The car is a Volvo S80, produced in 1998 for the European market.

Under some non-reproducible condition (it is in fact so non-reproducible that it appears random), emergency lights in the dashboard will suddenly indicate brake failure and the speedometer as well as the RPM gauge will immediately die (as in go to zero as if the engine is not turned on anymore). The backlights also go dark.

The kicker? The brakes still work and the engine is still running (and operates quite fine, at least from the driver's standpoint). It is possible to drive however long and far as needed, and the car does not feel or sound different in any way. However, if you turn off the ignition you won't be able to start the engine again. I assume it is the brake malfunction error that prevents the ignition.

Unplugging the battery for 30 seconds and replugging it removes all indicators of error or malfunction and the car starts normally. The error situation as described above may arise again later at some random interval - it may be as little as 2 days later or it may be several months later without any incident inbetween.

It's been in and out of the shop and no one is any wiser for it. The car has since this problem first arose had several services, so I assume all filters have been changed at least once. To my knowledge, no sensors have been replaced yet.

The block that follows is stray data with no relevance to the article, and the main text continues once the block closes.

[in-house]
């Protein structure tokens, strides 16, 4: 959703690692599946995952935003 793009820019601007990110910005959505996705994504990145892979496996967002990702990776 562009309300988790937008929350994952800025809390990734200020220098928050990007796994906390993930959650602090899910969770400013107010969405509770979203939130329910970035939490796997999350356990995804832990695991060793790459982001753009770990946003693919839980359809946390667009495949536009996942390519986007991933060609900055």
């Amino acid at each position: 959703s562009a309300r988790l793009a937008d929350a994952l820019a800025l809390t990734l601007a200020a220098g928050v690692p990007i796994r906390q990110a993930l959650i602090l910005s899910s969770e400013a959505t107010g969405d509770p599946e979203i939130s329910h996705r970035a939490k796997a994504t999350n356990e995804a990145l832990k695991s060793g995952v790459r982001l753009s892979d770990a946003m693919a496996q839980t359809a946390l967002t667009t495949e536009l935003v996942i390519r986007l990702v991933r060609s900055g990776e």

Any ideas on where to look or things to replace? Other troubleshooting tips?

  • 1
    A generic suggestion -- a loose earthing strap caused similar symptoms for me a few years ago after the garage forgot to fully tighten it.
    – Chris H
    Feb 16, 2016 at 15:32

1 Answer 1


The S80 from this period had a high failure rate of ABS modules. Your symptoms seem to match this problem. A failing ABS module will show brake errors and corrupt instrument panel data (lights, speed, temperature).

What would help if you read the fault codes before disconnecting the battery, as doing so clears them before you can take a look.

  • I think the error codes have been read at the shop, but I am not completely sure. I'll check on that. In the event that they haven't been read (properly), do you know if there is easily available equipment I can buy to read them myself?
    – Vegard
    Feb 16, 2016 at 7:05
  • They attempted to read the error codes at the shop, but were unsuccesful.
    – Vegard
    Feb 16, 2016 at 7:39
  • @Vegard The usual tool for reading error codes for Volvos is VIDA DICE. Original equipment will be expensive, as it is intended for mechanics. Counterfeit products can be found online, they are cheaper but troublesome. Usually people manage to get them to work, though. Feb 17, 2016 at 8:12
  • However I cannot guarantee that you will see the codes that you hope to see. As the ABS clearly didn't fail completely you might see a few errors that don't exactly pinpoint the problem. Feb 17, 2016 at 8:13

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